Conducting an exercise in Enterprise Risk Management can help small and mid-market businesses, at risk of enormous losses in disasters and other impacts, ensure a continued access to credit and capital when they need it most. Forty percent of small businesses affected by natural or human caused disasters never reopen their doors — one of many reasons that only 30% of family-owned businesses survive into the second generation.
Even the U.S. Government encourages small and mid-size businesses to prepare for a wide range of threats — threats that their insurance policy very likely won’t account for. Consider the impacts of a fire, explosion, hazardous materials spill. You probably haven’t thought about terrorism impacting your business, or the violence wreaked by a mentally unstable former employee. By now, you’ve certainly been made aware what a pandemic can do to your business. There are so many more ways your business could see its last day long before you were planning to sell or retire.
These disasters can affect your ability to keep employees, impact your supply chain and critical infrastructure, interrupt business operations and your ability to meet contractual obligations, and damage customer confidence. All of which can lead to any number of ways to kill a thriving business.
A business can informally self-insure against these threats, setting sizable sums of money aside. But formalizing a self-insurance, or “captive insurance,” can see enormous tax benefits and a nearly doubling of accumulated loss reserves.
Enterprise Risk Management helps businesses assess the possibility of self insurance, formal or otherwise, to address risks beyond the typical core risks (general and professional liability, auto, property, etc.) that a standard insurance supplies. Operational risks (litigation defense, cyber risk, commercial crime, employment practices and more), and strategic risks of disasters, key employee loss, subcontractor default, terrorism and so many more to be considered, are all reasons to assess whether a self insurance plan would be wise.
**What is a Captive Insurance Company (CIC)?**
CICs have been around since the 1950s, insuring businesses in virtually every industry and market sector. These are real insurance companies with policies, policyholders, claims, reserves and a surplus, licensed in an appropriate jurisdiction, and formed to insure the risks of its owners and sometimes third parties. They are generally owned by the same company they are created to insure, or by third parties who have an economic interest in the insured company.
CICs have the added benefit of capturing all the underwriting profits of the business owner(s).
They can replace commercial insurance, including health care, business risks, and company warranties.
**Taxation of CICs**
The IRS taxes any insurance company, no matter how its formed, as a C corporation, and requires that it derive over half its business from issuing insurance or annuity contracts or reinsures risks underwritten by insurance companies. Any CIC can be formed in any state, and in any nation. The location of formation is important, because CICs are not governed by the IRS, they are subject to the laws of the government or state of domicile where they’re formed. The IRS’s impact on CICs is never in how they function, only in how they’re taxed.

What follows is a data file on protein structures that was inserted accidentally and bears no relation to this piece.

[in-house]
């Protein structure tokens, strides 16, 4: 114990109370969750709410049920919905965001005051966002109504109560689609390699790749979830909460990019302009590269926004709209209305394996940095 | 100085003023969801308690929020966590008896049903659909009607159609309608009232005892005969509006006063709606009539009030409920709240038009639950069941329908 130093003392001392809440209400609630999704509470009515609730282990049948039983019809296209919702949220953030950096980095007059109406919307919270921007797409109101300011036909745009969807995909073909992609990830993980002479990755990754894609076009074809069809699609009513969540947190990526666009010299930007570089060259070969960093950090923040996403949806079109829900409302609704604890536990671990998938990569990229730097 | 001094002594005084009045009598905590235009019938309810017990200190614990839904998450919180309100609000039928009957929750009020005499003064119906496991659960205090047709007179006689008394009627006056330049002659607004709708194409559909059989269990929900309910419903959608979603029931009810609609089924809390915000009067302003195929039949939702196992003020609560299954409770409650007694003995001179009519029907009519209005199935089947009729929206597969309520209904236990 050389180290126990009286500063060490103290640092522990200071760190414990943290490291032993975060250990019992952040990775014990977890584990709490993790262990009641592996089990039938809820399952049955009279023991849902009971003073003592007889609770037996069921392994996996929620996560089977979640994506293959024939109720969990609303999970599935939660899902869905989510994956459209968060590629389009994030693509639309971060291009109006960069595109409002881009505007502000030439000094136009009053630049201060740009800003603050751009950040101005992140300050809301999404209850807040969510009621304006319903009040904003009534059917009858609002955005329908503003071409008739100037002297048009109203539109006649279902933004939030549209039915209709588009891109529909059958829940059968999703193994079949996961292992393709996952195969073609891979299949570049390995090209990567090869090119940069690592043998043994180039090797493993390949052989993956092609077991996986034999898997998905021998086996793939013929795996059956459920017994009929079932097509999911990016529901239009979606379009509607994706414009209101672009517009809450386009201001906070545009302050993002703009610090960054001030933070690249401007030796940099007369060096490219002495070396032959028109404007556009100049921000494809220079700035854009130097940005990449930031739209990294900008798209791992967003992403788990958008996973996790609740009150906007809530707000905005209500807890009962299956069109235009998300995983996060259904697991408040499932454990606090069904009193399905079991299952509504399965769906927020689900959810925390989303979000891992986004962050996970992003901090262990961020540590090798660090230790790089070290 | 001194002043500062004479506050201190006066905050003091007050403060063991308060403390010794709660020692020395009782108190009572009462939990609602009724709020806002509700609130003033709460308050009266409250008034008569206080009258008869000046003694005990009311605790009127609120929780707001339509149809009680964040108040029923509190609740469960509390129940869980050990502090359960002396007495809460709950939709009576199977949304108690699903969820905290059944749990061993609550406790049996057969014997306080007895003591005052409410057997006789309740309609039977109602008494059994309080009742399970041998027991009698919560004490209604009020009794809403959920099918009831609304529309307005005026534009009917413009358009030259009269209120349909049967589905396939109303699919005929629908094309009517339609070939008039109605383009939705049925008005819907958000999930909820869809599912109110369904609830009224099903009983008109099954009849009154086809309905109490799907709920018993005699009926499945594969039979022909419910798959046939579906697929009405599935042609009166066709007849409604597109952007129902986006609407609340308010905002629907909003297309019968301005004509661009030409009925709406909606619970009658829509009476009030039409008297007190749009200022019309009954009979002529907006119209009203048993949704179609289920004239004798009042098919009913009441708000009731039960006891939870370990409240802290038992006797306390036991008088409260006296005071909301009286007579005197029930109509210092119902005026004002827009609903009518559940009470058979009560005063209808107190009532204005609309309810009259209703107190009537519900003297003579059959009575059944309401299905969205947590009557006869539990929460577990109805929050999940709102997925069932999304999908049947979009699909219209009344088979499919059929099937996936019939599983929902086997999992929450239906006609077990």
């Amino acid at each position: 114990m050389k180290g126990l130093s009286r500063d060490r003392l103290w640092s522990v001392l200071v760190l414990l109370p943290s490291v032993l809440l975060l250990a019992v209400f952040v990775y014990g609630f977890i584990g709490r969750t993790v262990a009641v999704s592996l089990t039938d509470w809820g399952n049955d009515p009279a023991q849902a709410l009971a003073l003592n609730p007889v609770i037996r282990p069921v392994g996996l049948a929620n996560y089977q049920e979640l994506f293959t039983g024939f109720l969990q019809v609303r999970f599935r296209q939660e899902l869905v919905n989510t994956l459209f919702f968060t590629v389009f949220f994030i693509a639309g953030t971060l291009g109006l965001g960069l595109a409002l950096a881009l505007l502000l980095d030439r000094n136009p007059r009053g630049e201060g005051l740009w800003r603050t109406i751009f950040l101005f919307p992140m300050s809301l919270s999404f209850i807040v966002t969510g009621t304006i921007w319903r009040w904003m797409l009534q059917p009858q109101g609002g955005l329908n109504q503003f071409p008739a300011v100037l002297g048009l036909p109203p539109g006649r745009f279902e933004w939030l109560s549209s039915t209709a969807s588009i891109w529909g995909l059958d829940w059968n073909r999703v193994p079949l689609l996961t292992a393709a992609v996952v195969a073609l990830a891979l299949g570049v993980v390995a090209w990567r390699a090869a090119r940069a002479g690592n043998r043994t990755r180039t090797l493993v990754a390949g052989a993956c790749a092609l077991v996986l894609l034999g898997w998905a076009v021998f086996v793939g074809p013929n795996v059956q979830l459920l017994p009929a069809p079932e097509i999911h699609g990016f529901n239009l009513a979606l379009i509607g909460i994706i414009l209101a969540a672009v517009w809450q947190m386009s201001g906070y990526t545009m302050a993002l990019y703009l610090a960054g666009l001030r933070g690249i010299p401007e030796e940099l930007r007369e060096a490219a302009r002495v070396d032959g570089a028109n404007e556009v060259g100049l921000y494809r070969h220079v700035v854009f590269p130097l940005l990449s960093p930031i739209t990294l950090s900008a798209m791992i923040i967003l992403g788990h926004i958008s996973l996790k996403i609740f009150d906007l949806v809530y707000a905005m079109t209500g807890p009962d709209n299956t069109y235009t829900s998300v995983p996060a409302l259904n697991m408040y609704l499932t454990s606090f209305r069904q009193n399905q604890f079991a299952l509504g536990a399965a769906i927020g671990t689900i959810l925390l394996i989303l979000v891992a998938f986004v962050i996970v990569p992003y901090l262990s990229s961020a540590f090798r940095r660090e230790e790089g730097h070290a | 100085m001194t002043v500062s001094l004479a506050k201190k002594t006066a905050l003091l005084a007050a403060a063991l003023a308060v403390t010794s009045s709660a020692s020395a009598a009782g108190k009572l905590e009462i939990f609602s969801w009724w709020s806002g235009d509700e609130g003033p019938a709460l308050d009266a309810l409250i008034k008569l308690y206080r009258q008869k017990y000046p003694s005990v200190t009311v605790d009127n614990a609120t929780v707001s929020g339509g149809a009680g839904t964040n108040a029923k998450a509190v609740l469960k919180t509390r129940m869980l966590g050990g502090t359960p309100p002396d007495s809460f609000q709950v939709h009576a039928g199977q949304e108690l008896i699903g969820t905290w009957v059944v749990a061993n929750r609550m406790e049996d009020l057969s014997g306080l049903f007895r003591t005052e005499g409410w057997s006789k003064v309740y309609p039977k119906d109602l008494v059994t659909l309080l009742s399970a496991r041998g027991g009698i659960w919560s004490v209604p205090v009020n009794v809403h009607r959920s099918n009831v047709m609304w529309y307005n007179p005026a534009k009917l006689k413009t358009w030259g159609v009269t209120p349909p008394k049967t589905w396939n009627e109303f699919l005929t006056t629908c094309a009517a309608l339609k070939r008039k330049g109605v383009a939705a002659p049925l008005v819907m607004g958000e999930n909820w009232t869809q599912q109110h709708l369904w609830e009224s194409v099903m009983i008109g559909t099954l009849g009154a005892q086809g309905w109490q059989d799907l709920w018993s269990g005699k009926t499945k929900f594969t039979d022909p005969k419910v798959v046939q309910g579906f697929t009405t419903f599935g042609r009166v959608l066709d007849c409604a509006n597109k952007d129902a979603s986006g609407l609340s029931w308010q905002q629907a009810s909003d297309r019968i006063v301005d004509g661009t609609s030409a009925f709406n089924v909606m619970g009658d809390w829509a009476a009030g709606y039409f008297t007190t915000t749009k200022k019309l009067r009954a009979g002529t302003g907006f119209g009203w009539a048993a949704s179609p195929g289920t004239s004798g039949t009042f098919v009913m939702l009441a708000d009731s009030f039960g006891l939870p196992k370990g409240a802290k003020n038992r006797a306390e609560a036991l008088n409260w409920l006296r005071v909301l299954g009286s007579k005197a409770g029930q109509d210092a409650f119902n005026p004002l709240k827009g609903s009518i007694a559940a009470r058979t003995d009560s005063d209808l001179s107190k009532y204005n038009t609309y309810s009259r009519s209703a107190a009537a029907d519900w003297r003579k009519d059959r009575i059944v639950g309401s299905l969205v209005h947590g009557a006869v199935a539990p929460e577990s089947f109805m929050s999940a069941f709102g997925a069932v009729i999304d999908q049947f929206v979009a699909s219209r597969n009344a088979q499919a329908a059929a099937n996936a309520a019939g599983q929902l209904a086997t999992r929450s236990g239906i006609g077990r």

How they’re taxed depends on how they’re formed. A traditional CIC has its Underwriting Profits and investments earnings taxed at ordinary tax rates, with the premium income offset by any claims. A “small” CIC is taxed under section 831(b) of the tax code, a section adopted by Congress in 1986 in order to strength US small and mid-sized businesses. This type of CIC sees a 0% tax rate on underwriting profits if the premiums received are $2.3 million or less on an annual basis. Most investment earnings are taxed at ordinary rates.
An important caveat to plan for with your Financial Advisors is the possibility of having investments earnings taxed double when dividends are paid to the owner.
The congressional intent behind Section 831(b) for small insurance companies was to level the playing field for small businesses, assisting small and mid-sized businesses, allowing them to mitigate potential risks and experience greater longevity. A business can pay up to $2.3 million per year in tax deductible insurance premiums, though more commonly its $250,000 contribution, and a Letter of Credit or 20% of annual premium.
The CIC issues an insurance policy for the intended company, and invests the balance of its capital to earn dividends.
Keep in mind, if a company forms a CIC purely to see a tax savings, they may well be denied. Risk management and asset protection must be the primary concern of the CIC, and the IRS is going to want to see the insurance company performing the duties of an insurance company: covering losses.
Your Asset Policy Statement, to comply with the IRS, needs to emphasize liquidity, volatility, yield and tax efficiency, in that order. The CIC must have sufficient liquidity to pay claims that are uncertain in timing and amount; it must manage downside risk and variability of returns to protect its ability to pay claims and prevent large losses for the insured company; it must improve a company’s financial strength by earning a reasonable return, and it must minimize the adverse impacts of taxation.
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